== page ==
CIIRDF Helps to Catalyze Acquisition of Recon Instruments and Solidify Vancouver as a Tech Hotspot
Canadian Company: Recon Instruments
Israeli Company: Lifebeam
Sector: Wearable Technology
With the arrival of wearable technology in the world of sports, athletes are adding intelligent tools like smart eyewear, watches, and shoes to their training arsenal to improve their performance. These connected accessories feature combinations of sensors, electronics, computing power, and wireless technology. Dubbed ‘wearables’, these products gather, process, and share a host of information with the user—including heart rate, power output, speed, and cadence. Instant access to this data allows users to make educated decisions about their physical activity. The global wearable technology market is projected to grow to more than $6 billion by 20162. This lucrative opportunity prompted a Canadian-Israeli R&D team to pursue the development of novel wearable technology for athletes.
Initiated in 2013, this bilateral R&D project brought together:
- Lifebeam, an Israeli firm that develops and manufactures the world’s most advanced wearable physiological sensors for measuring human performance; and
- Recon Instruments, a Canadian world leader in smart eyewear technology for sports and high-intensity environments.
This Canadian-Israeli R&D team integrated Lifebeam sensors into early prototypes of Recon’s Jet smart eyewear for athletes, demonstrating that heart rate could be measured directly from the user’s temple during intense physical activity. The ability to see heart rate data on the Recon Jet display allowed users to train more safely and optimize their performance. While heart rate data can be tracked using dedicated chest- or wrist-mounted sensors, the ability to measure this data directly from the head of a user offers many advantages. This approach eliminates the need to wear a separate measurement device, reduces the latency of the displayed data (by removing the need for a wireless connection between the sensor and the smart eyewear), and offers athletes a single, integrated device that truly does it all.
Following the completion of an initial prototype in 2014, Recon and Lifebeam confirmed the ability of the head-worn sensor to record highly accurate heart rate data. As the prototype trial concluded, Recon was already committed to its first hardware design for Jet. This design shipped in early 2015 and did not include Lifebeam sensors. However, the trial validated Lifebeam’s consumer-oriented sensor technology and expedited the expansion of Lifebeam’s consumer product portfolio, including head-mounted heart rate sensing integrated in cycling helmets, hats, and visors. This collaborative R&D demonstrated the feasibility of integrating head-mounted heart rate sensors into future smart eyewear products.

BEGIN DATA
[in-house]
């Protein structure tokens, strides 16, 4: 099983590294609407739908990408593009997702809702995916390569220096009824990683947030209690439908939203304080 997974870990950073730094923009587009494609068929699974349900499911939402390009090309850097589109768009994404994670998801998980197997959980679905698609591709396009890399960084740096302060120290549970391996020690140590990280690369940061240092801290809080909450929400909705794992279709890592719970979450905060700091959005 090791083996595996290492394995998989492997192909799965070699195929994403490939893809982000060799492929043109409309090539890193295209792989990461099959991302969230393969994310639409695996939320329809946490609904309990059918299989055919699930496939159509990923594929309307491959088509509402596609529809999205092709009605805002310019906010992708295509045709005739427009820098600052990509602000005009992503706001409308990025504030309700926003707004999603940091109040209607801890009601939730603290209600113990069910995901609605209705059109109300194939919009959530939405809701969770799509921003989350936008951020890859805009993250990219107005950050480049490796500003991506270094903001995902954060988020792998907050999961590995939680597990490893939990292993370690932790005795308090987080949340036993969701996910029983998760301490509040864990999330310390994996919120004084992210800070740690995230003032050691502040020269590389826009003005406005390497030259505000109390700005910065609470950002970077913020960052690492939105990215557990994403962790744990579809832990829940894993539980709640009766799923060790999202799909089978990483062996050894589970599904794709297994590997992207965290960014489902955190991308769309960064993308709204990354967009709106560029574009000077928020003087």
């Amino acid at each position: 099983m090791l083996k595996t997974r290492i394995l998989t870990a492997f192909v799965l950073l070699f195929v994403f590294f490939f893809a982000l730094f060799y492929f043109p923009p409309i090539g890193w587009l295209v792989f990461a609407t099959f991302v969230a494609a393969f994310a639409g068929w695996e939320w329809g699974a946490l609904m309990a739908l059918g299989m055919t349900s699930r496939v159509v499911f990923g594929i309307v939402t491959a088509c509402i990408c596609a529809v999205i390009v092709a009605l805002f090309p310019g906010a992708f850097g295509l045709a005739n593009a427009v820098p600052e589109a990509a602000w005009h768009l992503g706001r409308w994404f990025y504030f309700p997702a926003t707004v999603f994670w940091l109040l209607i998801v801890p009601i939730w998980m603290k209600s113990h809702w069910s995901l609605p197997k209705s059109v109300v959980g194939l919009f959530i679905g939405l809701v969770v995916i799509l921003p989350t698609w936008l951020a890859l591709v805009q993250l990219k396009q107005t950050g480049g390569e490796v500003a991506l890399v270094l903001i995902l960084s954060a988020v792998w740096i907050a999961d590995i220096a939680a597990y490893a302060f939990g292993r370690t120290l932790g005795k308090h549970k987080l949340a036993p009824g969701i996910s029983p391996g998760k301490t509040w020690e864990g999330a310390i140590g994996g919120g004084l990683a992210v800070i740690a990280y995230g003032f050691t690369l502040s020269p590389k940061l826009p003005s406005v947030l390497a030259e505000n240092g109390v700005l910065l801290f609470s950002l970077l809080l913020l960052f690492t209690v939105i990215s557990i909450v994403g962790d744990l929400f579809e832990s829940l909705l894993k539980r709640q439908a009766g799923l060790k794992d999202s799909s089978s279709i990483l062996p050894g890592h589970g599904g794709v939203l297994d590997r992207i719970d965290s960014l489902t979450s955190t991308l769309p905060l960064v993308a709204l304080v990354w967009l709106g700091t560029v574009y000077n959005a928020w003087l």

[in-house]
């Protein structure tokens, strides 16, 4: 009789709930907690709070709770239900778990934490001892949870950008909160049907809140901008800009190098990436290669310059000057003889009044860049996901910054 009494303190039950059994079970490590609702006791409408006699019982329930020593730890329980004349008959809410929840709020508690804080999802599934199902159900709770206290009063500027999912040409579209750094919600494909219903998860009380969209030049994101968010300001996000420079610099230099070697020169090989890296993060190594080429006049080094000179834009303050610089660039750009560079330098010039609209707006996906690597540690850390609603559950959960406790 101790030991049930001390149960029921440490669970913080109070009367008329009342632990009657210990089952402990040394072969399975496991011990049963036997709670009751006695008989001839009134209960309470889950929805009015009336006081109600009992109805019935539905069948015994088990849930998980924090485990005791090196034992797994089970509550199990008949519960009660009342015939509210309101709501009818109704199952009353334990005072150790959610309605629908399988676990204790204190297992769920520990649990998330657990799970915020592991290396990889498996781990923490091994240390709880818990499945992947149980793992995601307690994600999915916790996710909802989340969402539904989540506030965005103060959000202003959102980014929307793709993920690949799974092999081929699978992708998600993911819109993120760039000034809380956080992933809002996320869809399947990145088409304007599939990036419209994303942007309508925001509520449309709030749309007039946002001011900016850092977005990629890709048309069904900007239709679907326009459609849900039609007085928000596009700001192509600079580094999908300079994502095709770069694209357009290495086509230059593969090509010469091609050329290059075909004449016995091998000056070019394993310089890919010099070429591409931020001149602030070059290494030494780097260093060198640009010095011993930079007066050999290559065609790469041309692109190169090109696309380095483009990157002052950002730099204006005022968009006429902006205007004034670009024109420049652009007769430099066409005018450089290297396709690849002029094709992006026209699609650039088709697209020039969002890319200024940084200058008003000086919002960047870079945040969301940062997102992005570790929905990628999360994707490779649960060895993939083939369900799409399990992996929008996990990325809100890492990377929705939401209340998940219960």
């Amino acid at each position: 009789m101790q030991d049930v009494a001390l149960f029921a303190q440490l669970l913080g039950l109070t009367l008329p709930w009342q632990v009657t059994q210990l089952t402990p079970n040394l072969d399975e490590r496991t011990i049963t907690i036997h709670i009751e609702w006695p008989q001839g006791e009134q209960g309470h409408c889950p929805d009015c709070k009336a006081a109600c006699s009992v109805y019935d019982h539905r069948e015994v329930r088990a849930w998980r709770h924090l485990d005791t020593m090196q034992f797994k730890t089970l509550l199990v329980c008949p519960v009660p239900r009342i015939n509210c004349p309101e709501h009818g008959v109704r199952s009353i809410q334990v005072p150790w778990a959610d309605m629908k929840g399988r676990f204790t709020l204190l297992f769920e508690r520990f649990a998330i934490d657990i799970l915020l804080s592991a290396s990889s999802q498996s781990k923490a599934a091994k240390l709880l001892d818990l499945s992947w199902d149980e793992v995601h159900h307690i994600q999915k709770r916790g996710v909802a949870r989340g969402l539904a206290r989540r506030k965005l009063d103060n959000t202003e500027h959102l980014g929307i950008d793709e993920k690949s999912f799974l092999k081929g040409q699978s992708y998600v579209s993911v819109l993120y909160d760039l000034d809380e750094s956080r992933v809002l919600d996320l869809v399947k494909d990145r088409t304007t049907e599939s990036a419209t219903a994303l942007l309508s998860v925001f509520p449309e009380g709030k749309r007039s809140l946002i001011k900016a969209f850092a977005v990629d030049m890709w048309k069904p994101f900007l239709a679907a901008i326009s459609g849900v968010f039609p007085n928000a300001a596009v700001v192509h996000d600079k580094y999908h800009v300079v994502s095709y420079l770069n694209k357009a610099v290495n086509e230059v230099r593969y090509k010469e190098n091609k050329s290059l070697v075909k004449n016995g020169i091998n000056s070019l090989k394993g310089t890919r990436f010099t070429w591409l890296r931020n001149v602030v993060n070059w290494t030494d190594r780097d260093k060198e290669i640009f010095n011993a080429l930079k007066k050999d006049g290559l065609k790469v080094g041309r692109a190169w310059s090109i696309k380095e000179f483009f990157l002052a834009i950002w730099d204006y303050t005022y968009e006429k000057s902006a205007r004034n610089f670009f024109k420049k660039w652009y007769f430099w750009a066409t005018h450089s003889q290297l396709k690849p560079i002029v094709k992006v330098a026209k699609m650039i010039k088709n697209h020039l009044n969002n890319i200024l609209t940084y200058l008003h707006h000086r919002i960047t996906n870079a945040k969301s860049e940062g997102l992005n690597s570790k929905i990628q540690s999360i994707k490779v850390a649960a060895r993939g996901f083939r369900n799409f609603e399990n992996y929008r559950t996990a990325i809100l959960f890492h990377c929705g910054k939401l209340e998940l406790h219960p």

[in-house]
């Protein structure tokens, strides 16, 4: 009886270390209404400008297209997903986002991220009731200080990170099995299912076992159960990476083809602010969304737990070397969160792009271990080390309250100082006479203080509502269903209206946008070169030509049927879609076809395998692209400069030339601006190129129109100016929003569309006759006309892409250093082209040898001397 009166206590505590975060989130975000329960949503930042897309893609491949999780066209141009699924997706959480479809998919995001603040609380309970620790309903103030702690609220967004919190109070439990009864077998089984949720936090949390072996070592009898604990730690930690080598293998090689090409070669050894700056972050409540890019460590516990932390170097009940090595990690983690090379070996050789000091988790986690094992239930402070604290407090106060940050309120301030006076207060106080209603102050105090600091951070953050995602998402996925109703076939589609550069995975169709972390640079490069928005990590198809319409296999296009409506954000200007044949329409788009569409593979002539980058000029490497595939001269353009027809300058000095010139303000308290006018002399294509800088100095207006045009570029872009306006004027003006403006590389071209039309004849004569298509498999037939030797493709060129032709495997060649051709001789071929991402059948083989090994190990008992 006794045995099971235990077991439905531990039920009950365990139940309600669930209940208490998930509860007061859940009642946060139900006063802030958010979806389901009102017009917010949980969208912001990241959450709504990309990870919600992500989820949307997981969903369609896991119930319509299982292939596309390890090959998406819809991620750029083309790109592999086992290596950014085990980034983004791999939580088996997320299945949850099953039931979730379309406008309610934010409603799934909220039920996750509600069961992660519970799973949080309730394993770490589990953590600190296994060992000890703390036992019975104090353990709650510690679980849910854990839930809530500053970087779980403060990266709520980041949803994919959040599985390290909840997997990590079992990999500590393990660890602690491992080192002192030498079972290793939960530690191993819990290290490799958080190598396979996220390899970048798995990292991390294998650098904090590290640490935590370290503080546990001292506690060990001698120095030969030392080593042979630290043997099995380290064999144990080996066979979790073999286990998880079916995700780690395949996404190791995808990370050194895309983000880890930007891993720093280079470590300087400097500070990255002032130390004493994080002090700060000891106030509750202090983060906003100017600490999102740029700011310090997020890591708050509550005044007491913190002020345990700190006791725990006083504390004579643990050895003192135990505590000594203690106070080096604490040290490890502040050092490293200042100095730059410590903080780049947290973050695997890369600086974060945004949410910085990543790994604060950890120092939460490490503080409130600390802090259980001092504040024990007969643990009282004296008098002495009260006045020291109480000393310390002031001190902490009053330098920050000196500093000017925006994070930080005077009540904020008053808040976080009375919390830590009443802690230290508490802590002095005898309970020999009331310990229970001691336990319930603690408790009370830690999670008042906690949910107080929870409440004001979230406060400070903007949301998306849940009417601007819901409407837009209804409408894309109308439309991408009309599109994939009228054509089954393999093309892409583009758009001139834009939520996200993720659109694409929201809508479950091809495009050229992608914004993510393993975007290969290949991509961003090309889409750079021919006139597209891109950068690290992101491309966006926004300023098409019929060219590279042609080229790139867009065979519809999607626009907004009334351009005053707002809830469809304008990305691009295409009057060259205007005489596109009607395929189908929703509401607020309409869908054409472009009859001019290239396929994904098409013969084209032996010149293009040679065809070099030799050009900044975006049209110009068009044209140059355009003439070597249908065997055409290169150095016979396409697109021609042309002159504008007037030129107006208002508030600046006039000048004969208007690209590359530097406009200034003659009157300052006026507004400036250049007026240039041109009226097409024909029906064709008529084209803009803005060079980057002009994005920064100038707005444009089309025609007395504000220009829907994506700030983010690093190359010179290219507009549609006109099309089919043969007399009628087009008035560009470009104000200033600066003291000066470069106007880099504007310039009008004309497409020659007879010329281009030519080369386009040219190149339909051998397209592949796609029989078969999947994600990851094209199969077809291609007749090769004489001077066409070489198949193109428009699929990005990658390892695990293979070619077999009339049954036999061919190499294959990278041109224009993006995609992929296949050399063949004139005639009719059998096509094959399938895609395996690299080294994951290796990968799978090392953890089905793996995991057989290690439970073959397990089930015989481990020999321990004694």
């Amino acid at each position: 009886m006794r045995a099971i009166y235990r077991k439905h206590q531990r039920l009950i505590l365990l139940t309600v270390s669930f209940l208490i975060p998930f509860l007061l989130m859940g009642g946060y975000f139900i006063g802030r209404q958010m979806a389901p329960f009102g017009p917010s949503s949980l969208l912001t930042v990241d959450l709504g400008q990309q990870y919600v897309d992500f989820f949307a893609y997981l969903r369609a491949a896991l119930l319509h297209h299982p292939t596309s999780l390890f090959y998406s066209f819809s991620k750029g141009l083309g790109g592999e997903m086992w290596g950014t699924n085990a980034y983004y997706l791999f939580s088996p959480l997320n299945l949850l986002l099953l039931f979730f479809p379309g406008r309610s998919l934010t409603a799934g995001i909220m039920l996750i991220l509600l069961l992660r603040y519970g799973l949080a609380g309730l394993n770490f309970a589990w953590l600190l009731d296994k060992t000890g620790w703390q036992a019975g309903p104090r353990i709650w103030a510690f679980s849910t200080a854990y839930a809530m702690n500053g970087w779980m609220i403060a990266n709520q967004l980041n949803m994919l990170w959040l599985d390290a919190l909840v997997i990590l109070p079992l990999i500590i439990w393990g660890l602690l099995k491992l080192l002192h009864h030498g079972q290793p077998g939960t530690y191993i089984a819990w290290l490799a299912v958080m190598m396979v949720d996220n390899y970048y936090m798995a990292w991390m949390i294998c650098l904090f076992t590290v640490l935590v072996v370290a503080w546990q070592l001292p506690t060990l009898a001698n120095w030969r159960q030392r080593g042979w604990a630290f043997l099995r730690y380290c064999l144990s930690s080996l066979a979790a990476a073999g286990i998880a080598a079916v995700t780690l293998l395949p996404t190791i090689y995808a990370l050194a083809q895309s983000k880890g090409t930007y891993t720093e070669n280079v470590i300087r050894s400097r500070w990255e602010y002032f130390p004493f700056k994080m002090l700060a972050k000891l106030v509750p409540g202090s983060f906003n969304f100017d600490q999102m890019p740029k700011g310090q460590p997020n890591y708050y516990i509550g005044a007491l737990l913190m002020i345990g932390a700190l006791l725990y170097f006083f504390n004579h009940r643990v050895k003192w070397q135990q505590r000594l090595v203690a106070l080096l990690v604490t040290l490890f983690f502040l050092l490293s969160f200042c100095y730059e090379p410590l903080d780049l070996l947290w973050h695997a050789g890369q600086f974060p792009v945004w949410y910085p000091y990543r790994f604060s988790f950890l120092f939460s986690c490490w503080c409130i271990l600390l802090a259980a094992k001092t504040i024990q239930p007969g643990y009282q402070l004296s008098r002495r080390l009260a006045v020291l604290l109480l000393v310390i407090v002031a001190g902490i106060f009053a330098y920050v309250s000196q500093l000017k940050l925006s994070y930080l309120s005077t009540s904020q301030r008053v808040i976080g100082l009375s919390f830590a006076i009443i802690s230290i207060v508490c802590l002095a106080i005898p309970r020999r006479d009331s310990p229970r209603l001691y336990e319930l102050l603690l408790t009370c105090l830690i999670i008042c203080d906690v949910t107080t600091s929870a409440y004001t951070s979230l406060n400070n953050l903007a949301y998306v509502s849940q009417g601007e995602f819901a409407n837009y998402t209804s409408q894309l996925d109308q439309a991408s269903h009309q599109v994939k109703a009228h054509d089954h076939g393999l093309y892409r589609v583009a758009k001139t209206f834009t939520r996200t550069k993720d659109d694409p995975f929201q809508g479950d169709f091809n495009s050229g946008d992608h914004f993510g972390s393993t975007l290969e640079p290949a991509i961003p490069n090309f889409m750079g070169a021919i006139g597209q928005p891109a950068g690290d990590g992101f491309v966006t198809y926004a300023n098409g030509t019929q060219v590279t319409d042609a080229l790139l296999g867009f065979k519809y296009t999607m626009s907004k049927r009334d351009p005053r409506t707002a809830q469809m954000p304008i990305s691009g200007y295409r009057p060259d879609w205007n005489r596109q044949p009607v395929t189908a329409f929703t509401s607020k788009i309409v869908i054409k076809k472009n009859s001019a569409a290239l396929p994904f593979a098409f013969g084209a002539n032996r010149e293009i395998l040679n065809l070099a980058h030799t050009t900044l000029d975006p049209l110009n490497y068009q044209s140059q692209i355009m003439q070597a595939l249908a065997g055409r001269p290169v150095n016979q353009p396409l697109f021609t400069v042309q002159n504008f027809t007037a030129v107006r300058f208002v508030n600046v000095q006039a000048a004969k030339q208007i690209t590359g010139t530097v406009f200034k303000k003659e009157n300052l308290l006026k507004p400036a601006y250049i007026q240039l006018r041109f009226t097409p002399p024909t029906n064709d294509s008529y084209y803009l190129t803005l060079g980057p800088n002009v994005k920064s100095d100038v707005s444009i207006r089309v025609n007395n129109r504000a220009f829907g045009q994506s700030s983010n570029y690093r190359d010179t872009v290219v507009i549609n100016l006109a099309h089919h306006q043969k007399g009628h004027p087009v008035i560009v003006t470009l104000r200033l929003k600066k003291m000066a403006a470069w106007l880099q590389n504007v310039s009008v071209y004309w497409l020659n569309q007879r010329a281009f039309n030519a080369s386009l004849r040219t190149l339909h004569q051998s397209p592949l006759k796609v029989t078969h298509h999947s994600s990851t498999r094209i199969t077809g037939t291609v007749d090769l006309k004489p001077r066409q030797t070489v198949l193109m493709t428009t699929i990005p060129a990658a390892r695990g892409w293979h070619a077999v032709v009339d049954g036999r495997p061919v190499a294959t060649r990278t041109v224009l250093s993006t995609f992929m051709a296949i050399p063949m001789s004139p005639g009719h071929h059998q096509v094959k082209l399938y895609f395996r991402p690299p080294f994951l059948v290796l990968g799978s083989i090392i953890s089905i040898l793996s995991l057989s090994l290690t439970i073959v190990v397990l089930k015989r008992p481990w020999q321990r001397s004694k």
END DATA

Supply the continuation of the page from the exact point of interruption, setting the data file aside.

In June 2015, Intel Corporation announced the acquisition of Recon Instruments, with the intention of jointly expanding the market for head-mounted display products and technologies. Recon products continue to be sold under the Recon brand name, and the team will remain in Vancouver, BC.
“This CIIRDF project enabled us to validate our world-class sensor technology in partnership with the leader in smart eyewear for sports. This creates an invaluable opportunity to establish our brand with early adopters of wearable technology among athletes, and generate new revenue streams. Building on the outcomes of this collaboration, we expect to grow our team by 20 percent over the next two years, and pursue additional applications for our biotechnology.”
Omri Yoffe, CEO, Lifebeam
“Recon Instruments was the first company in the world to develop smart eyewear tailored to the needs of the athlete, and we are constantly pushing the boundaries to better fit the active lifestyles of our customers. Data-driven athletes view heart rate monitors as a necessary evil. The data is immensely helpful in optimizing their training, but the chest strap itself is annoying. When Lifebeam suggested a CIIRDF-facilitated project to address this customer pain point, we jumped on it. With CIIRDF’s non-dilutive funding and project management support, we developed a working prototype and demonstrated the ability to acquire accurate heart rate measurements from the user’s head. CIIRDF’s vote of confidence also helped Recon to secure additional investment during the critical development period of Recon Jet, the product that convinced Intel to initiate its acquisition of Recon. As an Intel company, we will remain in Vancouver, BC and gain access to the invaluable resources, technology, and expertise of the world’s most successful semiconductor company. This will significantly accelerate our development efforts, expand our reach into new sports and activities, and enable new enterprise and public sector uses. It also allows us to further establish Vancouver as a Canadian technology hotspot. CIIRDF played a significant role in helping us achieve this success, and the associated impact on our local economy.”
Rudi Airisto, Head of Business Development and App Ecoystem Recon Instruments